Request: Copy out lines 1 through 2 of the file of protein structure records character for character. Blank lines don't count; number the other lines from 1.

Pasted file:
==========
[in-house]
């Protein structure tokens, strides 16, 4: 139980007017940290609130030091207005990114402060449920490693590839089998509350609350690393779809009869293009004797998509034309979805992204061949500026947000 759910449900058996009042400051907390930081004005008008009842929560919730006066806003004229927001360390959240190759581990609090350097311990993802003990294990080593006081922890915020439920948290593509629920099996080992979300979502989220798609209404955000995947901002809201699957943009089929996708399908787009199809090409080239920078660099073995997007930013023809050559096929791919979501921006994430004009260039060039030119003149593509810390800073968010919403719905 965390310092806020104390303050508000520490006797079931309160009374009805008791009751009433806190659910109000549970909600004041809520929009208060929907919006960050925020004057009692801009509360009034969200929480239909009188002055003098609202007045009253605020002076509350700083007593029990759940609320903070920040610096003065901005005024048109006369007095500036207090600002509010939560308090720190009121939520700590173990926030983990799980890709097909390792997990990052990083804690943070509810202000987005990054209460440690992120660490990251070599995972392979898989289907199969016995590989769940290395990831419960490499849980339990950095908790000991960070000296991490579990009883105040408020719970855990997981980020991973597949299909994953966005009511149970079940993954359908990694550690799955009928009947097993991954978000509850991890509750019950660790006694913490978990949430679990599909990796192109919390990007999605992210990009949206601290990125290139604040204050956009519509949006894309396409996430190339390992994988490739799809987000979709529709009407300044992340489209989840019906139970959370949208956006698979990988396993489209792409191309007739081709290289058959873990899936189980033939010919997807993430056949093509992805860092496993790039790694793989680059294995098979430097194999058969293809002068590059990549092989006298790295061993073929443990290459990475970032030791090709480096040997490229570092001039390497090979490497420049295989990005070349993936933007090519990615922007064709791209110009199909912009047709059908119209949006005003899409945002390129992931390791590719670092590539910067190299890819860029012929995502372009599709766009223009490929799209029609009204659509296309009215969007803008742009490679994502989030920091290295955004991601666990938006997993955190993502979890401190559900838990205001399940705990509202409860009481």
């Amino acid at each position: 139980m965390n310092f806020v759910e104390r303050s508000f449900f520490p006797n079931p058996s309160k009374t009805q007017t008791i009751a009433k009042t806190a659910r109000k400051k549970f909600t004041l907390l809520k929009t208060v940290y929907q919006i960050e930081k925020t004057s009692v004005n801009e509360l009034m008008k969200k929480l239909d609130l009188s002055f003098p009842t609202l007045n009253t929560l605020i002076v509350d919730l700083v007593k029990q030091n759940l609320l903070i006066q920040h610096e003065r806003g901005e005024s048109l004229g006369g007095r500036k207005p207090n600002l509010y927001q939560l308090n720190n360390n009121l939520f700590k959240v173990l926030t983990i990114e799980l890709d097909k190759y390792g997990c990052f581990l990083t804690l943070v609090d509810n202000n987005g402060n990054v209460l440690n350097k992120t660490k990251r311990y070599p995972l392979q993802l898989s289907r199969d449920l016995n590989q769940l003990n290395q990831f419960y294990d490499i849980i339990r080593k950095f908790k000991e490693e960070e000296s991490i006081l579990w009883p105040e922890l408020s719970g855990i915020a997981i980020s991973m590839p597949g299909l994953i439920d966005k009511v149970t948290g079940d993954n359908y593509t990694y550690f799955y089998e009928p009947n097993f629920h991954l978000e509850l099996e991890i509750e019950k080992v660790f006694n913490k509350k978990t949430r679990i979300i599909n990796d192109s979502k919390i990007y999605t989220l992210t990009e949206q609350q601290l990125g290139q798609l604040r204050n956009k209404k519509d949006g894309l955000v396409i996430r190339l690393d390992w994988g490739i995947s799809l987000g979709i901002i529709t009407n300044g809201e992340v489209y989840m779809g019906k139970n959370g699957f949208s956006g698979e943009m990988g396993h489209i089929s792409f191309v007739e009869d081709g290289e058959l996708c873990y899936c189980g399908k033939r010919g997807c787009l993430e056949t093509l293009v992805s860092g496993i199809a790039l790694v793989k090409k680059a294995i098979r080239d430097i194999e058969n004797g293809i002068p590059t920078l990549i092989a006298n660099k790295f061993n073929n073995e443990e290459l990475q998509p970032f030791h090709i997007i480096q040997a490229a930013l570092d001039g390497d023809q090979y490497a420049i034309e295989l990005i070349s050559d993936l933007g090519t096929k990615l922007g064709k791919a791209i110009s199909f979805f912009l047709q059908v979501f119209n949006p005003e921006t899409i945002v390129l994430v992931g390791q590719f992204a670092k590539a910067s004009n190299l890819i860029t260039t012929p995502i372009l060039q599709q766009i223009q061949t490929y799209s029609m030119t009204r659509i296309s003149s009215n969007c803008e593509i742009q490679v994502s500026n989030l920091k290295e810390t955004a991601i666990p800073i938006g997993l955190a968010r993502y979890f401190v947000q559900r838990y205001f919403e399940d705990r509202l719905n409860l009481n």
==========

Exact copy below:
[in-house]
């Protein structure tokens, strides 16, 4: 139980007017940290609130030091207005990114402060449920490693590839089998509350609350690393779809009869293009004797998509034309979805992204061949500026947000 759910449900058996009042400051907390930081004005008008009842929560919730006066806003004229927001360390959240190759581990609090350097311990993802003990294990080593006081922890915020439920948290593509629920099996080992979300979502989220798609209404955000995947901002809201699957943009089929996708399908787009199809090409080239920078660099073995997007930013023809050559096929791919979501921006994430004009260039060039030119003149593509810390800073968010919403719905 965390310092806020104390303050508000520490006797079931309160009374009805008791009751009433806190659910109000549970909600004041809520929009208060929907919006960050925020004057009692801009509360009034969200929480239909009188002055003098609202007045009253605020002076509350700083007593029990759940609320903070920040610096003065901005005024048109006369007095500036207090600002509010939560308090720190009121939520700590173990926030983990799980890709097909390792997990990052990083804690943070509810202000987005990054209460440690992120660490990251070599995972392979898989289907199969016995590989769940290395990831419960490499849980339990950095908790000991960070000296991490579990009883105040408020719970855990997981980020991973597949299909994953966005009511149970079940993954359908990694550690799955009928009947097993991954978000509850991890509750019950660790006694913490978990949430679990599909990796192109919390990007999605992210990009949206601290990125290139604040204050956009519509949006894309396409996430190339390992994988490739799809987000979709529709009407300044992340489209989840019906139970959370949208956006698979990988396993489209792409191309007739081709290289058959873990899936189980033939010919997807993430056949093509992805860092496993790039790694793989680059294995098979430097194999058969293809002068590059990549092989006298790295061993073929443990290459990475970032030791090709480096040997490229570092001039390497090979490497420049295989990005070349993936933007090519990615922007064709791209110009199909912009047709059908119209949006005003899409945002390129992931390791590719670092590539910067190299890819860029012929995502372009599709766009223009490929799209029609009204659509296309009215969007803008742009490679994502989030920091290295955004991601666990938006997993955190993502979890401190559900838990205001399940705990509202409860009481």